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East-West Tune-Up : Classical Laotian Folk Music Group Gets in Groove With American Improvisational Players at Concert Rehearsal

February 25, 1988|DAVID HALDANE | Times Staff Writer

LONG BEACH — The first rehearsal began in silence.

Separated by a chasm of language and culture, the two groups of musicians clustered shyly at opposite sides of the room to unpack their instruments.

The musical collection at one end included a clarinet, saxophone, flute, drums, cello and electric keyboard. At the other end, the mixture was markedly different and included a handmade bamboo flute called a khene, a pair of finger cymbals called a chhaab and a pair of violin-like instruments made from coconuts called, respectively, so-eii and so-ou.

The Laotians played first. Sitting cross-legged on the floor, the classical musicians--many of them middle-aged men sporting coats and ties--spent a few minutes tuning up, then seemingly without effort launched into a haunting sing-song rendition of a traditional Laotian tune, "Champa Muong Lao." Later the Americans--somewhat younger-looking in blue jeans and tennis shoes--did their bit: a sort of free-flowing New Wave jazz piece one described as "minimal groove-oriented free improvisation."

Historic First

But before the Americans had finished, the Laotians joined in. Immediately the ice was broken. And so began a collaboration that, as far as they know, is the first of its kind anywhere: a marriage of classical Laotian folk music performed on handmade instruments, with American improvisational jazz performed on the instruments of the West.

The object: a joint concert to be performed May 7 at the Long Beach Museum of Art.

"We wanted to see what Western musicians could do with a world music that really hasn't been absorbed in the West," said Titus Levi, president of the California Outside Music Assn. Dedicated to promoting non-mainstream music, the 90-member association is sponsoring the cross-cultural musical effort with United Cambodian Community, a Long Beach support group for Southeast Asian refugees. "We want to bridge the gap," Levi said, "between their music and ours and their audience and ours."

Said Prany Sananikone, assistant director of United Cambodian Community: "If we don't communicate in any other language, maybe we can communicate in music."

The idea evolved out of the relationship between Levi and Sananikone, a native of Laos. Both residents of Long Beach, which has one of the largest concentrations of Southeast Asian refugees in the nation, the two men have been interested in the recent merging of Asian and Western art forms. So, armed with a $2,000 grant from the private Brody Art Fund in Los Angeles, they put out the call. And last month, they held their first rehearsal with about nine Laotians (who play together frequently), and six Westerners--all members of a performing group called the Motor Totemist Guild.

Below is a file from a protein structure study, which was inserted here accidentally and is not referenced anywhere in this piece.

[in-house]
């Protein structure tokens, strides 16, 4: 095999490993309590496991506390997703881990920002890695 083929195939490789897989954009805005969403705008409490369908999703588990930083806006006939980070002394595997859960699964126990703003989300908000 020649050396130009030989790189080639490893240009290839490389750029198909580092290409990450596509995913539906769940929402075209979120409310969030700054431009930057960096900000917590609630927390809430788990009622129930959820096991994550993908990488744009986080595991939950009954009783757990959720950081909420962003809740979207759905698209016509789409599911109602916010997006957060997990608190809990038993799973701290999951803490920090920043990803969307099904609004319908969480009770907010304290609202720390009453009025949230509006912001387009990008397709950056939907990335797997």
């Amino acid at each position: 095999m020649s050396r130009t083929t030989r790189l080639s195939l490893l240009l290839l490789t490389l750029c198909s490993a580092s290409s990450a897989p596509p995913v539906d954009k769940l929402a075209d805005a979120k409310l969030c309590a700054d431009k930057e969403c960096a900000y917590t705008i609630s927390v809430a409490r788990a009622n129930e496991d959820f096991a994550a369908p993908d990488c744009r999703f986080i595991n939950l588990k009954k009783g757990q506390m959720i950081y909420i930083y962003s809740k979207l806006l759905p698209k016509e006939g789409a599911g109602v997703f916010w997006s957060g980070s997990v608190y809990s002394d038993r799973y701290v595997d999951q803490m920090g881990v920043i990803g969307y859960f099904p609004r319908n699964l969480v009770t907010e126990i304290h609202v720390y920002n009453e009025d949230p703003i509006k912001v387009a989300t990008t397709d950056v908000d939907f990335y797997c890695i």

That first gathering was largely spent listening to each other's instruments and jamming together to get used to the sounds. At the end of the session, the two groups agreed to exchange cassette tapes by which to practice. And at the second rehearsal, held this week in a building owned by the Long Beach Department of Parks and Recreation, the group was joined by a handful of Cambodian musicians, as well as a crowd of Southeast Asian spectators who had driven all the way from San Diego just for the event.

One of the difficulties in performing together, the musicians say, is that although Americans--even those who improvise--depend heavily on written music to reproduce specific tunes and rhythms, the musical traditions of Cambodia and Laos are largely handed down from generation to generation without written notation. By transcribing to paper the music the Laotians gave them on tape, therefore, the Americans took a major step toward overcoming the differences dividing the two groups.

And by listening very carefully to each other's sounds, the musicians say, they have begun a slow melding of their very divergent musical styles.

During the recent rehearsal, Lynn Johnston, a long-haired bookstore clerk from El Segundo, belted out a jazzed-up solo rendition of "Champa Muong Lao" (named after a Laotian flower). His bass clarinet was backed up by the quiet stringy strains of the traditional Asian ensemble. And when the Americans played a tune of their own, this time a classical dance-like piece by Johann S. Bach, the Southeast Asians were visibly delighted at the chance to play along.

According to Judith Luther, development director for United Cambodian Community, the experiment is valuable for all concerned. "It expands the community of artists and musicians," she said, "and it's very helpful in bringing the refugees into the mainstream of the cultural life of the community. It also exposes young Americans to the history, value and richness of this Southeast Asian music."

During the most recent jam session, however, the focus was on fun as the musicians enthusiastically applauded each other's efforts and broke into grins at each newly discovered wrinkle of commonality in their rapidly unfolding musical dialogue.

"I never knew it could match," said a surprised Samboun Sundara, a khene player from Fullerton. "The two customs are linked; the instruments are different, but the sound is similar."

Said Johnston: "The music is beautiful. This is the beginning of something that could be followed a long way."

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